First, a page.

Saturday, November 18, 2006

how proud i am of the residents of my state

NOT (well NOT in this case). i sure do hope they catch the gunmen. they DID catch the five teen who assaulted another victim in manchester. (hey everyone, the ps3 is a GAME. it's a GAME, NOT some type of life-saving device)

PlayStation Frenzy Gets Violent Man Shot Waiting For Sought-After PS3

By TRACY GORDON FOX Courant Staff Writer November 18 2006
PUTNAM -- The line of teens and twentysomethings waiting outside Wal-Mart for the coveted new PlayStation 3 early Friday morning began to perk up as torrential rain turned to drizzle and only a few hours remained until the store opened.They were laughing and talking when suddenly two gunmen appeared, dressed in black and wearing ski masks. One showed what appeared to be a silver handgun, and the other, a few inches taller and heavier, cradled a sawed-off shotgun, witnesses said."Empty your pockets!" one of them shouted.Most of the people in line complied, giving up small amounts of cash, saying they only had credit cards. But Michael Penkala, 21, of nearby Webster, Mass., was not about to part with the hundreds of dollars he and his grandmother had pooled. Penkala planned to sell a few of the PlayStations on eBay to make some extra money for the holidays, some of which he planned to share with his grandmother...........

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Thursday, November 16, 2006

this was forwarded to me by pam levin cameron

matthew costa's mother. she asked that i post it here are a couple of her words:

" If you could post this article and highlight the part about donations, I’d really appreciate it. Matt loved Africa and wanted to equalize the injustice in the world. The soccer field, equipment, etc. that we are planning will honor his memory by doing that in a small way.

Pam Cameron"

matthew lived in connecticut. i think it would be kind of cool to donate to this cause. perhaps you can do so as a christmas, hanaukkah or winter solstice gift in a friend's name.

A Promising Life Of Giving Cut Down In Tragic Mishap
Matthew Costa, 24, of Cheshire, died Sept. 3.November 5, 2006 By ANNE M. HAMILTON, Special To The Courant

Matthew Costa combined a deep-seated idealism with practicality and, in his own unassuming way, set an example for others.He was a serious philosophy major who loved soccer, volleyball and the guitar, on which he played both classical and popular music.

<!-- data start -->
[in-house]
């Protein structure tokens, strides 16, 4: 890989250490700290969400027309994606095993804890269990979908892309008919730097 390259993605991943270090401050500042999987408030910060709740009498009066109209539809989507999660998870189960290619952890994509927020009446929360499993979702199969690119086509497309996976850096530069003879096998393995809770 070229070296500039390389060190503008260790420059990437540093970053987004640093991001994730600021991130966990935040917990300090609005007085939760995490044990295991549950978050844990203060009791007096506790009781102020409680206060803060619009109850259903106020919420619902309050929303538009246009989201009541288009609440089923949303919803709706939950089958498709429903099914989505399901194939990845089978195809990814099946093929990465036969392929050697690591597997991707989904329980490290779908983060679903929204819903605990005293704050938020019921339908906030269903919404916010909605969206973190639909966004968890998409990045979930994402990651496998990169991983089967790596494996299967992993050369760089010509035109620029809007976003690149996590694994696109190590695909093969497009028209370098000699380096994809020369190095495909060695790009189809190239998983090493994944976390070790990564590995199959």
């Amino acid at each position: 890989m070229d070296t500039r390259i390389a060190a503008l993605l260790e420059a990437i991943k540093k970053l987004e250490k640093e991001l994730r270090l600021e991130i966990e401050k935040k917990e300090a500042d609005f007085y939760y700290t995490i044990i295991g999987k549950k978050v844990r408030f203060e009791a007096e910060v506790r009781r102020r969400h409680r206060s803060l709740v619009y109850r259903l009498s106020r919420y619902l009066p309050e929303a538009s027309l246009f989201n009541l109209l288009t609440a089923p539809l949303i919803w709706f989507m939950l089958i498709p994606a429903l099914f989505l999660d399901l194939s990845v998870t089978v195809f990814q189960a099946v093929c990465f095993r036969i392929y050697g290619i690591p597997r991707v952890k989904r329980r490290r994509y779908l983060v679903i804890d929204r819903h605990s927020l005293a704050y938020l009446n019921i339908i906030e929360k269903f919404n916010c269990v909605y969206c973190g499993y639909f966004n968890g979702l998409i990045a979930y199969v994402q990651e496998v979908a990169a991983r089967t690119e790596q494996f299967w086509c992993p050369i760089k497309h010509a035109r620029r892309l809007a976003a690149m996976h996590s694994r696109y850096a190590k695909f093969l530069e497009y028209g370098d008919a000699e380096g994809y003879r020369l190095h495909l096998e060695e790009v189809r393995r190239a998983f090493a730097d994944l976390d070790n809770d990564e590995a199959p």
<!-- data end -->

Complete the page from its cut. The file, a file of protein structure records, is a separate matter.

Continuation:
He starred in a play in high school and was interested in politics. He was so intrigued by West Africa that he extended his Peace Corps commitment and was planning to be a lawyer so he could help others.Costa grew up in Cheshire, the son of Frank Costa and Pam Cameron, and had a younger sister, Danielle. Wiry and athletic, he started playing soccer when he was 5 and excelled at running and jumping. He had an independent spirit: Around age 6, Costa flew alone to Washington to visit his grandparents, and the pilot invited him to sit in the cockpit.In middle school, he participated in a student ambassador program that sent him to England, Scotland and Wales."He understood that the world was way bigger than Cheshire," his mother said. In high school, Costa was elected treasurer of his class.His mathematical skills earned him a scholarship to the University of Connecticut to study actuarial science, but he turned it down in favor of a broader liberal arts education."He thought of college as a way of becoming an educated person, not as a vocational-technical idea," his mother said. Costa chose Tulane University in New Orleans because it offered a contrast to his Connecticut upbringing. It was in the South, in a city far from home.His college major was philosophy, and when his grandfather urged him to be practical and think of his future, "he said he was more concerned with public service," said Bernard Levin, his grandfather. "He wanted to use law to help people who were underprivileged.""People just liked being around him," said Todd Gilbert, a college friend. "He was incredibly funny. He made you smile."Costa joined the Peace Corps after graduating from Tulane in 2003, offering to go anywhere. He had studied French in school, so the Peace Corps sent him to Chad, a poor, French speaking landlocked country in north central Africa where there has been sporadic fighting over the years. (The Peace Corps closed its program there this year.)On an informal Peace Corps scale of adversity, Chad ranked among the toughest assignments."Chad had the reputation: If you could do Chad in the Peace Corps, you could do anything," his mother said.In Mani, a village close to N'Djamena, Chad's capital, Costa taught English and helped start a soccer league. When he realized that the children had no concept of geography, he had them paint a large world map on a wall of the school so they could see where they lived and where he came from."He really wanted them to understand where they fit in the world," his mother said. The village was isolated, and sometimes his family didn't hear from him for two months at a time. But they quickly learned that he was happy."He loved Africa," his mother said.After his two years in Chad were up, he asked to extend his commitment and was assigned to Mali, another French-speaking country in Africa. "He wanted to make a change on a small level and be an ambassador for America," said Chris Kennerlly, a high school friend.Costa was assigned to Kita, a less-isolated village than his previous assignment. He had a refrigerator and a cellphone that worked. He could e-mail from a café in the village.Besides teaching English, Costa started a weekly radio show featuring American music that made him a minor celebrity.Malian women traditionally pound millet, a native grain, into flour, which is boiled into a porridge eaten with sauce. Costa gave them a grinder that made their job quicker and easier. He also taught Malian men how to repair water pumps.He played on the local soccer team and worked with "Shoes for Mali" after learning that two of his players shared one pair of sneakers.Last summer, Costa and three other volunteers decided to build a sailboat.For their first trip, they were sailing the Niger River. Photographs show their wide smiles.The wind propelled them more quickly than they had anticipated, so they lowered the sail. They were approaching rapids and rowing against the tide, trying to reach an inlet, when the mast hit a high-tension wire. Costa and Justin Brady, a volunteer from Oregon, were thrown from the boat. Costa and Brady died, but the other volunteers survived.Costa had been scheduled to return to the United States two weeks later to take his law-school admissions test."He was very intelligent, very insightful," said Nelson Cronyn, Costa's director in Chad. "He was able to teach and stay positive with teaching, despite the fact that the school was dysfunctional and cheating was rampant."Costa talked often about politics and his career plans. "He probably would have remained working in development," Cronyn said."I imagine he would have had a significant impact. ... I imagine he would have been very, very successful."Matthew Costa's family and the Peace Corps are building a soccer field and buying soccer equipment in his memory in the village of Kita in Mali. Donations by check can be made out to Rogin, Nassau, Caplan, Lassman & Hirtle and sent to the attention of Paul Zolan, 185 Asylum St.,, City Place I, 22nd Floor, Hartford, CT 06103-3460. Please put "in memory of Matthew Costa" on the checks.